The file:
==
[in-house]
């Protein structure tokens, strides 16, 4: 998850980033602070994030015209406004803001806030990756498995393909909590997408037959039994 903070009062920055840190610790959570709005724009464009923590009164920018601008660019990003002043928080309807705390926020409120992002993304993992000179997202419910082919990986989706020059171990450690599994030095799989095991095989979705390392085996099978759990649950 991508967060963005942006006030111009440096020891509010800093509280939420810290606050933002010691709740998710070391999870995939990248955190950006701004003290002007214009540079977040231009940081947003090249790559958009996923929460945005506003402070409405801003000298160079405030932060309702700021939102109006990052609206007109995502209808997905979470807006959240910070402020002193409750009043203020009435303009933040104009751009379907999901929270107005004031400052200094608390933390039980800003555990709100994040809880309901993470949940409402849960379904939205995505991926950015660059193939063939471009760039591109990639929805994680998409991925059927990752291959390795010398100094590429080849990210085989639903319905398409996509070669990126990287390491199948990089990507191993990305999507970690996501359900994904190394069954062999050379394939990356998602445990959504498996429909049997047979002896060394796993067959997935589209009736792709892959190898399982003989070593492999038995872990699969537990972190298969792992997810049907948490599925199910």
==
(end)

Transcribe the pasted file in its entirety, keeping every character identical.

[in-house]
């Protein structure tokens, strides 16, 4: 998850980033602070994030015209406004803001806030990756498995393909909590997408037959039994 903070009062920055840190610790959570709005724009464009923590009164920018601008660019990003002043928080309807705390926020409120992002993304993992000179997202419910082919990986989706020059171990450690599994030095799989095991095989979705390392085996099978759990649950 991508967060963005942006006030111009440096020891509010800093509280939420810290606050933002010691709740998710070391999870995939990248955190950006701004003290002007214009540079977040231009940081947003090249790559958009996923929460945005506003402070409405801003000298160079405030932060309702700021939102109006990052609206007109995502209808997905979470807006959240910070402020002193409750009043203020009435303009933040104009751009379907999901929270107005004031400052200094608390933390039980800003555990709100994040809880309901993470949940409402849960379904939205995505991926950015660059193939063939471009760039591109990639929805994680998409991925059927990752291959390795010398100094590429080849990210085989639903319905398409996509070669990126990287390491199948990089990507191993990305999507970690996501359900994904190394069954062999050379394939990356998602445990959504498996429909049997047979002896060394796993067959997935589209009736792709892959190898399982003989070593492999038995872990699969537990972190298969792992997810049907948490599925199910």